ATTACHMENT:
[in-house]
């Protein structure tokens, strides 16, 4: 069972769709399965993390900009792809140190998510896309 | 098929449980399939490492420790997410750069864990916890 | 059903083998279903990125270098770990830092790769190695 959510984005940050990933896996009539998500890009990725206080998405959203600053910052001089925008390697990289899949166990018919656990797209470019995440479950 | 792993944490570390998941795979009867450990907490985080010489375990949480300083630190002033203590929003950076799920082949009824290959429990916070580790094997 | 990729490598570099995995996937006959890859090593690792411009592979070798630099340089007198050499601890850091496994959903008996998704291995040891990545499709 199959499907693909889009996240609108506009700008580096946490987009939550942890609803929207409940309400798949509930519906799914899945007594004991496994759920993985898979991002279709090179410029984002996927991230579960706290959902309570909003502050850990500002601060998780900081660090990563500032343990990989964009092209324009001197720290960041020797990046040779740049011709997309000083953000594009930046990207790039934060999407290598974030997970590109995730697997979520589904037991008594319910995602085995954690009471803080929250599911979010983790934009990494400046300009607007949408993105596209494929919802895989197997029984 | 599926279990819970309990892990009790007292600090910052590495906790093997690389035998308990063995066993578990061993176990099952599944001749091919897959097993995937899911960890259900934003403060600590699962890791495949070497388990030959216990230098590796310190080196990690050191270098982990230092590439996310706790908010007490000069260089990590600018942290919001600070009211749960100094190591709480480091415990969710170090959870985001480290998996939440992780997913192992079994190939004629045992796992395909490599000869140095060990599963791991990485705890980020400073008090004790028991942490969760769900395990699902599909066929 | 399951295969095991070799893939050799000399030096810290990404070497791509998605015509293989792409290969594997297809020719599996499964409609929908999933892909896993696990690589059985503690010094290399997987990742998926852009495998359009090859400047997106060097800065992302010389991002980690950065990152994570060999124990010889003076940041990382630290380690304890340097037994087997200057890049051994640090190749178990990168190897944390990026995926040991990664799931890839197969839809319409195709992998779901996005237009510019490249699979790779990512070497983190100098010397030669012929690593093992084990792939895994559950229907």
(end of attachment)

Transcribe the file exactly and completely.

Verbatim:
[in-house]
């Protein structure tokens, strides 16, 4: 069972769709399965993390900009792809140190998510896309 | 098929449980399939490492420790997410750069864990916890 | 059903083998279903990125270098770990830092790769190695 959510984005940050990933896996009539998500890009990725206080998405959203600053910052001089925008390697990289899949166990018919656990797209470019995440479950 | 792993944490570390998941795979009867450990907490985080010489375990949480300083630190002033203590929003950076799920082949009824290959429990916070580790094997 | 990729490598570099995995996937006959890859090593690792411009592979070798630099340089007198050499601890850091496994959903008996998704291995040891990545499709 199959499907693909889009996240609108506009700008580096946490987009939550942890609803929207409940309400798949509930519906799914899945007594004991496994759920993985898979991002279709090179410029984002996927991230579960706290959902309570909003502050850990500002601060998780900081660090990563500032343990990989964009092209324009001197720290960041020797990046040779740049011709997309000083953000594009930046990207790039934060999407290598974030997970590109995730697997979520589904037991008594319910995602085995954690009471803080929250599911979010983790934009990494400046300009607007949408993105596209494929919802895989197997029984 | 599926279990819970309990892990009790007292600090910052590495906790093997690389035998308990063995066993578990061993176990099952599944001749091919897959097993995937899911960890259900934003403060600590699962890791495949070497388990030959216990230098590796310190080196990690050191270098982990230092590439996310706790908010007490000069260089990590600018942290919001600070009211749960100094190591709480480091415990969710170090959870985001480290998996939440992780997913192992079994190939004629045992796992395909490599000869140095060990599963791991990485705890980020400073008090004790028991942490969760769900395990699902599909066929 | 399951295969095991070799893939050799000399030096810290990404070497791509998605015509293989792409290969594997297809020719599996499964409609929908999933892909896993696990690589059985503690010094290399997987990742998926852009495998359009090859400047997106060097800065992302010389991002980690950065990152994570060999124990010889003076940041990382630290380690304890340097037994087997200057890049051994640090190749178990990168190897944390990026995926040991990664799931890839197969839809319409195709992998779901996005237009510019490249699979790779990512070497983190100098010397030669012929690593093992084990792939895994559950229907």